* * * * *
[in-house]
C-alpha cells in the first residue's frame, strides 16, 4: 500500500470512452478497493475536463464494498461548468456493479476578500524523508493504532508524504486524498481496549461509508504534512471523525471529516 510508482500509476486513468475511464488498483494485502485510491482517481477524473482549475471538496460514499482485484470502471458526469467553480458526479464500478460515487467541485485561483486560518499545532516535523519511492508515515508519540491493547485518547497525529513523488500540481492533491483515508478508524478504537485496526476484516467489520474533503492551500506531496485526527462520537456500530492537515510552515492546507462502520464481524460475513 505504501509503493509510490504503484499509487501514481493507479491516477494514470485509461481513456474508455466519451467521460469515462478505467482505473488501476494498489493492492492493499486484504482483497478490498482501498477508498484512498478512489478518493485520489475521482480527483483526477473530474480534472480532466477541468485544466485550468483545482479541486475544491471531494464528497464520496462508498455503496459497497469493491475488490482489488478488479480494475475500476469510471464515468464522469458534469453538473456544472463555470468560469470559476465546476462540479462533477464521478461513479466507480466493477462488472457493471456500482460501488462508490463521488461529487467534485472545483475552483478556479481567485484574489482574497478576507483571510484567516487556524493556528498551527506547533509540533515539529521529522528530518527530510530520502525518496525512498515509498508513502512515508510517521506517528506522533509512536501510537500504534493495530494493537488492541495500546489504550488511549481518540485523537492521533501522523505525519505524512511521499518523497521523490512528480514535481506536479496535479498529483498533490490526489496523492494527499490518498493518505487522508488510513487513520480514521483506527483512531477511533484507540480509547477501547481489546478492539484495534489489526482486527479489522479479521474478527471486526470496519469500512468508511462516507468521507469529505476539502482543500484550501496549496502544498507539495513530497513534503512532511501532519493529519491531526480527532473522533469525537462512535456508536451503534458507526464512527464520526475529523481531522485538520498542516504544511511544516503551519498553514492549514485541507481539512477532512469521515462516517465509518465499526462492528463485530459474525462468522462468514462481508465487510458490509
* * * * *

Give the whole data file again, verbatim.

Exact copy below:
[in-house]
C-alpha cells in the first residue's frame, strides 16, 4: 500500500470512452478497493475536463464494498461548468456493479476578500524523508493504532508524504486524498481496549461509508504534512471523525471529516 510508482500509476486513468475511464488498483494485502485510491482517481477524473482549475471538496460514499482485484470502471458526469467553480458526479464500478460515487467541485485561483486560518499545532516535523519511492508515515508519540491493547485518547497525529513523488500540481492533491483515508478508524478504537485496526476484516467489520474533503492551500506531496485526527462520537456500530492537515510552515492546507462502520464481524460475513 505504501509503493509510490504503484499509487501514481493507479491516477494514470485509461481513456474508455466519451467521460469515462478505467482505473488501476494498489493492492492493499486484504482483497478490498482501498477508498484512498478512489478518493485520489475521482480527483483526477473530474480534472480532466477541468485544466485550468483545482479541486475544491471531494464528497464520496462508498455503496459497497469493491475488490482489488478488479480494475475500476469510471464515468464522469458534469453538473456544472463555470468560469470559476465546476462540479462533477464521478461513479466507480466493477462488472457493471456500482460501488462508490463521488461529487467534485472545483475552483478556479481567485484574489482574497478576507483571510484567516487556524493556528498551527506547533509540533515539529521529522528530518527530510530520502525518496525512498515509498508513502512515508510517521506517528506522533509512536501510537500504534493495530494493537488492541495500546489504550488511549481518540485523537492521533501522523505525519505524512511521499518523497521523490512528480514535481506536479496535479498529483498533490490526489496523492494527499490518498493518505487522508488510513487513520480514521483506527483512531477511533484507540480509547477501547481489546478492539484495534489489526482486527479489522479479521474478527471486526470496519469500512468508511462516507468521507469529505476539502482543500484550501496549496502544498507539495513530497513534503512532511501532519493529519491531526480527532473522533469525537462512535456508536451503534458507526464512527464520526475529523481531522485538520498542516504544511511544516503551519498553514492549514485541507481539512477532512469521515462516517465509518465499526462492528463485530459474525462468522462468514462481508465487510458490509